Motivation to lose weight often comes from external events such as an upcoming wedding or holiday. But being a healthy weight is extremely beneficial for our health. A healthy weight reduces the risk of 11 common cancers, heart disease and Type 2 diabetes.
Although rapid weight loss might sound desirable, it is often unsustainable and can be unhealthy. It is important that, while losing weight, our diets are balanced and provide us with all the nutrients we need. Here we look at some common dieting myths.
Common dieting myths
Food restrictions and skipping meals
Skipping meals can lead to people feeling low in energy, and may cause them to crave high-calorie foods. Skipping meals also raises the potential for nutritional deficiencies. This type of diet is too hard to maintain in the long-term and can result in later weight gain.
Certain foods help you burn fat
No food can actually burn fat. The important thing is to eat fewer calories than you use up. Basing diets on low-calorie foods such a vegetables, fruit and wholegrains will help people lower their calorie intake.
Carbohydrates are fattening
Gram for gram, carbohydrate contains less than half the calories of fat. However, carbohydrate-rich meals can be high in energy because of high-calorie toppings or large portion sizes. People should aim to eat two portions of wholegrain starchy carbohydrates at each meal; this is equivalent to two medium slices of bread or four new potatoes.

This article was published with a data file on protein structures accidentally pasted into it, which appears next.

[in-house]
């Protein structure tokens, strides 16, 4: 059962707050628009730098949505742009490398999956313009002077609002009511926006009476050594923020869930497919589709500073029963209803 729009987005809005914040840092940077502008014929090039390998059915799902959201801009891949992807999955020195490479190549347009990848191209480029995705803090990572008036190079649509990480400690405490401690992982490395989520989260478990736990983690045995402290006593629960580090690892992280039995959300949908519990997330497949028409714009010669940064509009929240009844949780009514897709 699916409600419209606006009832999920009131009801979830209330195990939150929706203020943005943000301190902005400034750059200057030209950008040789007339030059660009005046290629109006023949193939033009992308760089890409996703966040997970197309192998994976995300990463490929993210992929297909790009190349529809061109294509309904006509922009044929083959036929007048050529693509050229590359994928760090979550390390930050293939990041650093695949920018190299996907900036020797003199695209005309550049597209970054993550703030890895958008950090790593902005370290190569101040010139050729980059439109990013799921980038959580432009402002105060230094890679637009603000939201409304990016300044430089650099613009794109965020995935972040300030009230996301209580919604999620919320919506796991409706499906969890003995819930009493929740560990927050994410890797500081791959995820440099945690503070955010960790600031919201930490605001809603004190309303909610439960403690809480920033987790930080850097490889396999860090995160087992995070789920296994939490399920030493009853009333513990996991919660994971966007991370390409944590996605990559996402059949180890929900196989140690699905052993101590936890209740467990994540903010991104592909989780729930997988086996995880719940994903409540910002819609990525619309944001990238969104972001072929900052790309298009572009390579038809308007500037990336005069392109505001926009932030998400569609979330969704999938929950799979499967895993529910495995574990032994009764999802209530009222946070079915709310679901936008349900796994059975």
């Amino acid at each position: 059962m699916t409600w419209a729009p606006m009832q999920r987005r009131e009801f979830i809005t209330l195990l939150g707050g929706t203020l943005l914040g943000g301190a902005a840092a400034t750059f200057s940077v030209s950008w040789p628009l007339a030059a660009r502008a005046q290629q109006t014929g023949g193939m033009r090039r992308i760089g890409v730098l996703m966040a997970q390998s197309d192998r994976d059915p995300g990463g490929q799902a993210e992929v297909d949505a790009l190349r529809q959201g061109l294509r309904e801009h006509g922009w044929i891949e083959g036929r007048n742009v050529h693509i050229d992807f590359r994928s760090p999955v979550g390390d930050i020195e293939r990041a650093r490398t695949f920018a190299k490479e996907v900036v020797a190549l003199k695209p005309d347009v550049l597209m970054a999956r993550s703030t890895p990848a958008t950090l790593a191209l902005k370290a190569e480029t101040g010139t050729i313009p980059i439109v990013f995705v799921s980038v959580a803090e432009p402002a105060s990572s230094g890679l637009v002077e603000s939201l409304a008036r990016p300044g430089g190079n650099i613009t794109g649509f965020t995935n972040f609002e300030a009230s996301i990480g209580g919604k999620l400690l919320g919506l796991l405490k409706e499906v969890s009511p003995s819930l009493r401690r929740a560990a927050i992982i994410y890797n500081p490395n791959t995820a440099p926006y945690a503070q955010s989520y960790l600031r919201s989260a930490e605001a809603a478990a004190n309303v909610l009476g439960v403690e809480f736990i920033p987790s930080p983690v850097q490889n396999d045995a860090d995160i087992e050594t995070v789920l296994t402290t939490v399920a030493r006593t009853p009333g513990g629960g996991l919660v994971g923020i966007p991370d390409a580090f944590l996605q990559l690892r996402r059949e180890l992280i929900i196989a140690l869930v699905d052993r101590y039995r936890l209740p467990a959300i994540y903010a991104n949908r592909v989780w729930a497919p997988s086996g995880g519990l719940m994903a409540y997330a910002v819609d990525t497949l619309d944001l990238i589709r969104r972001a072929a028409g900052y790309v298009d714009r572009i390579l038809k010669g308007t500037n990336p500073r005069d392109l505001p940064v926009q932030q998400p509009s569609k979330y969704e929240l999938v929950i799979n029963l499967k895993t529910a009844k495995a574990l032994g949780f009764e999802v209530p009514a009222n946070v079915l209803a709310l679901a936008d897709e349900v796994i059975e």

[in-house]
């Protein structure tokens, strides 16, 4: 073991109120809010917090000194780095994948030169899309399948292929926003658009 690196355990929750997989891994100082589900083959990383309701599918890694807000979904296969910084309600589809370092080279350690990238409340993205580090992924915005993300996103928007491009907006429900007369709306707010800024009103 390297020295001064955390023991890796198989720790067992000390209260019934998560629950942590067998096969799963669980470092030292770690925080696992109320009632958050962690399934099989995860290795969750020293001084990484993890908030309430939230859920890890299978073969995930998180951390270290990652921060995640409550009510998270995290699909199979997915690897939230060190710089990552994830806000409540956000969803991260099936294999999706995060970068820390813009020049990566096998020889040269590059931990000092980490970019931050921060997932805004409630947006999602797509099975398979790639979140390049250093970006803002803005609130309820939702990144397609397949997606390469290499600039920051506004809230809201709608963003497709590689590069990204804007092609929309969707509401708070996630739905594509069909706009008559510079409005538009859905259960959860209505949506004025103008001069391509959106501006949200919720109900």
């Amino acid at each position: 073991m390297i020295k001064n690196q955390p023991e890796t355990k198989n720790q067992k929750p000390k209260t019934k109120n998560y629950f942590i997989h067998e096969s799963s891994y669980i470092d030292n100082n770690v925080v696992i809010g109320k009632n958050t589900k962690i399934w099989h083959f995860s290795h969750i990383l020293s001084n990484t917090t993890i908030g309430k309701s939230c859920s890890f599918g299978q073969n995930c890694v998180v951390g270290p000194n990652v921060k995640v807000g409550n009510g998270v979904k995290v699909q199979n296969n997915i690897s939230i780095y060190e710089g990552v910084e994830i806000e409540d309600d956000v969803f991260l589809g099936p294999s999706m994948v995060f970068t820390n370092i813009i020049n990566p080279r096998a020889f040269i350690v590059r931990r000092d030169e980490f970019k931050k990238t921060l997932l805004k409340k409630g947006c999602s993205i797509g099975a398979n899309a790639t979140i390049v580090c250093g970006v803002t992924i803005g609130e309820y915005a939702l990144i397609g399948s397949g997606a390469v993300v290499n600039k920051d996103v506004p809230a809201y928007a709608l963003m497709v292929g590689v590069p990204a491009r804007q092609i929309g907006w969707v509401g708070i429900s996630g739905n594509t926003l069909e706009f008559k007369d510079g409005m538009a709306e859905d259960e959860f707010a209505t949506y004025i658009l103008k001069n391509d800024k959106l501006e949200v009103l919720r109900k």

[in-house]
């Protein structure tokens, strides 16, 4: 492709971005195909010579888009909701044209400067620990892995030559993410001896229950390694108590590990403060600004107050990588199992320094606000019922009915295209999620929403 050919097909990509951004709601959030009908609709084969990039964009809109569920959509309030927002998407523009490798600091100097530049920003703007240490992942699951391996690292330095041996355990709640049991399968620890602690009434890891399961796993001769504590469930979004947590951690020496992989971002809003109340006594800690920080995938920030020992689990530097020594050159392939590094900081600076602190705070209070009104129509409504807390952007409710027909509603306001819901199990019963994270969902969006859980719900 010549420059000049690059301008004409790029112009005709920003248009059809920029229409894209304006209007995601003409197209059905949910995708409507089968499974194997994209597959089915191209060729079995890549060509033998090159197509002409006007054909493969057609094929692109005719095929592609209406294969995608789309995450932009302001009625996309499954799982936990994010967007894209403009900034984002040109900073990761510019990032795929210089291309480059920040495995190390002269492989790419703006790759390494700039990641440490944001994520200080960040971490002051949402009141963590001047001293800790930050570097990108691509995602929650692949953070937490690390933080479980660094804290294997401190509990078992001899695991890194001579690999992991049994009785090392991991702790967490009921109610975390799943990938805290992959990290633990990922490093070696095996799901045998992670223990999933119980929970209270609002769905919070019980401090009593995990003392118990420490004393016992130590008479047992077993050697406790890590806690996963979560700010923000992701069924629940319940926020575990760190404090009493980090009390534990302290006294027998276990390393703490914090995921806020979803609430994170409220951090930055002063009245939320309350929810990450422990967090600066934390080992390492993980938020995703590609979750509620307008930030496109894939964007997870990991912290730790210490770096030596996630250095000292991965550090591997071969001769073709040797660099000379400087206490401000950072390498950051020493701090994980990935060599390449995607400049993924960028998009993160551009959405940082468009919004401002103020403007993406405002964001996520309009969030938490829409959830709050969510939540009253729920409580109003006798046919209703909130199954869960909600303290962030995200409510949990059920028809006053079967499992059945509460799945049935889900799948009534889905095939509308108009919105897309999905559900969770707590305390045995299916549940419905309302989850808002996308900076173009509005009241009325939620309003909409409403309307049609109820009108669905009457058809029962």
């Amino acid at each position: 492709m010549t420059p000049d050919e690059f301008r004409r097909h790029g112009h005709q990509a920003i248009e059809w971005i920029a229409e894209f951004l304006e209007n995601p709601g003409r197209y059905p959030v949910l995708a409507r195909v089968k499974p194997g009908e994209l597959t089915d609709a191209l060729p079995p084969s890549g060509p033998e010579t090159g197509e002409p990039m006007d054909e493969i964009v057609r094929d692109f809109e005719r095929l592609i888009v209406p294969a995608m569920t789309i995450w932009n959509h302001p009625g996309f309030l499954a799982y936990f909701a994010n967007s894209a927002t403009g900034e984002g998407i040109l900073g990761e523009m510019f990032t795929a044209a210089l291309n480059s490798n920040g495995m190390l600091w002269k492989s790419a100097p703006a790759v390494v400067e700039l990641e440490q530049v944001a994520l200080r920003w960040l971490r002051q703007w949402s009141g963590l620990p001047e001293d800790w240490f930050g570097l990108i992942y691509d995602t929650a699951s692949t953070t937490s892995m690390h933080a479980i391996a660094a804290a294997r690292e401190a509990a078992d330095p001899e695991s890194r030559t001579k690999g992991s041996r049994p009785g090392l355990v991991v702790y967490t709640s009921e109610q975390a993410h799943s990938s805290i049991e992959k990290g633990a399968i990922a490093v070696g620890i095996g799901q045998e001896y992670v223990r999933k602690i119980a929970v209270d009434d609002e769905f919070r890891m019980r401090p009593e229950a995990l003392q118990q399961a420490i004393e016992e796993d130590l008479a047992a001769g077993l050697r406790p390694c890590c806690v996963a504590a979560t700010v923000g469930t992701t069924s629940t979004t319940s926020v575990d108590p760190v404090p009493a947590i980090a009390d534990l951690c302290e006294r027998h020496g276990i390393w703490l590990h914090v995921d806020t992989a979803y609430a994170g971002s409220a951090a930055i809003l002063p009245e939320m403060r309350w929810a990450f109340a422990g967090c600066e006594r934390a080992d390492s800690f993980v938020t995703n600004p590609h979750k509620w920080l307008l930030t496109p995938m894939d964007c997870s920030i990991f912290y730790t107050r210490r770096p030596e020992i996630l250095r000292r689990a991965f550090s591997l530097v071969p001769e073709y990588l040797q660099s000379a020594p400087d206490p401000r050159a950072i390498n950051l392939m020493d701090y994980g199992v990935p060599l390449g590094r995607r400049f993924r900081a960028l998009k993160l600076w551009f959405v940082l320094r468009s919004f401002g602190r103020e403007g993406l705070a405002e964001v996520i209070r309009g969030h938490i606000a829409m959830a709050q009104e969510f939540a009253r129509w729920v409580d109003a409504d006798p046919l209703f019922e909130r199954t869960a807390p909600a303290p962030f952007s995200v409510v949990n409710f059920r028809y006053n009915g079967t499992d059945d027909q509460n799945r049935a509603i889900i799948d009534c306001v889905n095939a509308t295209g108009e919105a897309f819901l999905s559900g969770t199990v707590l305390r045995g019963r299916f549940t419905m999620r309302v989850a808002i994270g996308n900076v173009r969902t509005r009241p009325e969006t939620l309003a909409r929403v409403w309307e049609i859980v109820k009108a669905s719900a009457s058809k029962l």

Eating healthy snacks between meals can actually help you to control your appetite. Vegetables, fruit and low-fat yoghurt are great choices.
A claim that a food is low in fat may only be made where the product contains no more than 3g of fat per 100g.1 But some low-fat foods may contain high levels of sugar (more than 22.5g per 100g or >27g per portion) so it’s important to check nutrition labels.
A healthy way to lose weight
There is no quick fix when it comes to losing weight; the healthiest and most effective way is through a balanced diet and physical activity.
Gradual weight loss is more sustainable. A safe rate of weight loss is between 0.5kg to 1kg (1lb to 2lb) each week. For a typical man, this means sticking to a calorie limit of no more than about 1,900kcal a day, and 1,400kcal for a typical woman.2
The British Dietetic Association reviewed the most common diet regimes for 2017 and found that Weight Watchers and Rosemary Conley were best for sustainable weight loss.